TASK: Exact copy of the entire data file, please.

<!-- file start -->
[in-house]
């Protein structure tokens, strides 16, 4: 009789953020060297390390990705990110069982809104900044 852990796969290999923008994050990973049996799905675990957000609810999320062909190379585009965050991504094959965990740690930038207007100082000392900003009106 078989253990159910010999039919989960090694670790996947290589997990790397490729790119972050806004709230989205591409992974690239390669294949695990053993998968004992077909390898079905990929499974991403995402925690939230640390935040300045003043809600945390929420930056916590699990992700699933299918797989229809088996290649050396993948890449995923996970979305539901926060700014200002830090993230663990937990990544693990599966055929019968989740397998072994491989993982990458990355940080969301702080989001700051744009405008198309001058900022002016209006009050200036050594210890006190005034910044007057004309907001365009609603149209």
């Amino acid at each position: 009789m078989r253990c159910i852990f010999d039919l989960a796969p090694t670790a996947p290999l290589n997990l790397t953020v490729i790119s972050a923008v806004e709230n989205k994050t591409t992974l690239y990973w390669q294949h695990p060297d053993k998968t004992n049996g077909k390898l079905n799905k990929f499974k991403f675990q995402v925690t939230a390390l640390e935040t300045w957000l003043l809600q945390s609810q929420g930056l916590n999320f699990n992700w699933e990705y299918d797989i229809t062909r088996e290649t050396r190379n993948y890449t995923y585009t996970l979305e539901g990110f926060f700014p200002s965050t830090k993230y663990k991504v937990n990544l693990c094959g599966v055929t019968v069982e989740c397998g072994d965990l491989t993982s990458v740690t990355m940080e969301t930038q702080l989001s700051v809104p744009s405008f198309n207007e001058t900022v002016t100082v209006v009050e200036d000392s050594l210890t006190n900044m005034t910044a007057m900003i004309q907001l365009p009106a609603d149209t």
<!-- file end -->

[in-house]
């Protein structure tokens, strides 16, 4: 009789953020060297390390990705990110069982809104900044 852990796969290999923008994050990973049996799905675990957000609810999320062909190379585009965050991504094959965990740690930038207007100082000392900003009106 078989253990159910010999039919989960090694670790996947290589997990790397490729790119972050806004709230989205591409992974690239390669294949695990053993998968004992077909390898079905990929499974991403995402925690939230640390935040300045003043809600945390929420930056916590699990992700699933299918797989229809088996290649050396993948890449995923996970979305539901926060700014200002830090993230663990937990990544693990599966055929019968989740397998072994491989993982990458990355940080969301702080989001700051744009405008198309001058900022002016209006009050200036050594210890006190005034910044007057004309907001365009609603149209």
């Amino acid at each position: 009789m078989r253990c159910i852990f010999d039919l989960a796969p090694t670790a996947p290999l290589n997990l790397t953020v490729i790119s972050a923008v806004e709230n989205k994050t591409t992974l690239y990973w390669q294949h695990p060297d053993k998968t004992n049996g077909k390898l079905n799905k990929f499974k991403f675990q995402v925690t939230a390390l640390e935040t300045w957000l003043l809600q945390s609810q929420g930056l916590n999320f699990n992700w699933e990705y299918d797989i229809t062909r088996e290649t050396r190379n993948y890449t995923y585009t996970l979305e539901g990110f926060f700014p200002s965050t830090k993230y663990k991504v937990n990544l693990c094959g599966v055929t019968v069982e989740c397998g072994d965990l491989t993982s990458v740690t990355m940080e969301t930038q702080l989001s700051v809104p744009s405008f198309n207007e001058t900022v002016t100082v209006v009050e200036d000392s050594l210890t006190n900044m005034t910044a007057m900003i004309q907001l365009p009106a609603d149209t």